• Apply between 1st March and 31st October.
  • Do not tank mix with phenoxy herbicides e.g. MCPA, 2,4-D or dicamba as this can affect movement into the roots.
  • Use on grazing grassland or silage, hay or haylage ground.
  • Take stock out during spraying then return no sooner than 7 days later.
  • Once sprayed, wait a minimum of 3 weeks prior to cutting to maximise translocation into the thistle roots.
  • Target actively growing plants in the rosette stage and up to 200mm across or high. If larger than this consider topping and spraying the regrowth 2-3 weeks later
  • Avoid treating weeds suffering from waterlogging, drought stress or cold stress.
  • Thistlex is LERAP B, meaning a 5 metre area must be left unsprayed next to a flowing or static waterbody (unless a LERAP assessment permits less), or 1 metre unsprayed near dry ditches


creeping thistlesCreeping Thistle (Cirsium arvense)

A perennial that grows from seed, or from root sections in the soil. Once established, the root mass can be greater than the plant above ground.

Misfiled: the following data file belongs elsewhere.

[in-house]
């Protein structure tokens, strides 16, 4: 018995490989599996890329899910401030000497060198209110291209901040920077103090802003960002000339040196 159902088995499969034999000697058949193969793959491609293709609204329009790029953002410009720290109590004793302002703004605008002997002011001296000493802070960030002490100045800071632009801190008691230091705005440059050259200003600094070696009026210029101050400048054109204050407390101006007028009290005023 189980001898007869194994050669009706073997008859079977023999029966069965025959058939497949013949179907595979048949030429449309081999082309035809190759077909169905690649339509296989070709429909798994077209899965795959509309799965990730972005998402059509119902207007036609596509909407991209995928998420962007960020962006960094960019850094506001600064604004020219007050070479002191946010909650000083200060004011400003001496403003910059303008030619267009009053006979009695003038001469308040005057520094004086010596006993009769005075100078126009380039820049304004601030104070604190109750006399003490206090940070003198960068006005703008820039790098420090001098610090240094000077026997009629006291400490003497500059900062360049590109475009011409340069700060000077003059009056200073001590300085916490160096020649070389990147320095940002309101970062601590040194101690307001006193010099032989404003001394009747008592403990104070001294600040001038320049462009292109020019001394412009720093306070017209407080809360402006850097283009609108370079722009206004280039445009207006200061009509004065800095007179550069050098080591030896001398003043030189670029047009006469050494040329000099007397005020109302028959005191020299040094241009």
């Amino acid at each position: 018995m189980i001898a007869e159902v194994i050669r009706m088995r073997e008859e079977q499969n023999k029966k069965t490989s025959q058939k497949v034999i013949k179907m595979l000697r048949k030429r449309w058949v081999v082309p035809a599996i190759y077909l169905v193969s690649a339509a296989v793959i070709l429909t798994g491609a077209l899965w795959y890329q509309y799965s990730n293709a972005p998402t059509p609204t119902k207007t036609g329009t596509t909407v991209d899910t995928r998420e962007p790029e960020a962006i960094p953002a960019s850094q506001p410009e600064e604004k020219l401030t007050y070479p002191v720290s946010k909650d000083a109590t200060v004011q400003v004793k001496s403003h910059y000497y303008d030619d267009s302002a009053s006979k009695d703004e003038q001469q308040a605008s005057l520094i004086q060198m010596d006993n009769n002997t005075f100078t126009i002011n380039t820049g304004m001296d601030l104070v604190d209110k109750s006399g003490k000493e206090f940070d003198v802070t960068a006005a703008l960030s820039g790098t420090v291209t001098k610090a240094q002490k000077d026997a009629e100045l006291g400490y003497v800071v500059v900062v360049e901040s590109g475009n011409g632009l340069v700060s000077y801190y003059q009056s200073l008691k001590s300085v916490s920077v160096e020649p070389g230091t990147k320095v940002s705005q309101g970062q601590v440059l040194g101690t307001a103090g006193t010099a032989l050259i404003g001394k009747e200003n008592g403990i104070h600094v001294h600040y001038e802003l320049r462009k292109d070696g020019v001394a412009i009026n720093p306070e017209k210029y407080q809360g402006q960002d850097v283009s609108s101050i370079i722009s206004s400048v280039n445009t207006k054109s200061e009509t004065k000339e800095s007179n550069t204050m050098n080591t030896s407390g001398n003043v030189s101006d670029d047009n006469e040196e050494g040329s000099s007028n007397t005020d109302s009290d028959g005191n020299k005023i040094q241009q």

Thistle_spearSpear Thistle (Cirsium vulgare)

A biennial that grows from seed.In the first year often goes unnoticed.  In the second year the plant can grow to over a metre in diameter before flowering.

Forefront T (cattle and sheep grazing only) and Pastor also control thistles. GrazonPro can be used to control thistles with a knapsack.


Forefront T Stewardship Forms

If you are a stewardship trained agronomist able to recommend Forefront T, please return completed stewardship forms to Dow AgroSciences via your business focal point within your company or direct to Sacha Shepherd at Dow AgroSciences Ltd, Latchmore Court, Brand Street, Hitchin, Hertfordshire SG5 1 NH.

Just as a reminder please ensure Forefront T is only used where the production of manure is minimised and this manure is returned to grass .i.e. cattle and sheep grazing only. 


ASTROKerb used on oilseed rape?

If you have used ASTROKerb® please ensure oilseed rape straw is chopped and incorporated and not baled and carted off.


Mapping patches of broad-leaved weeds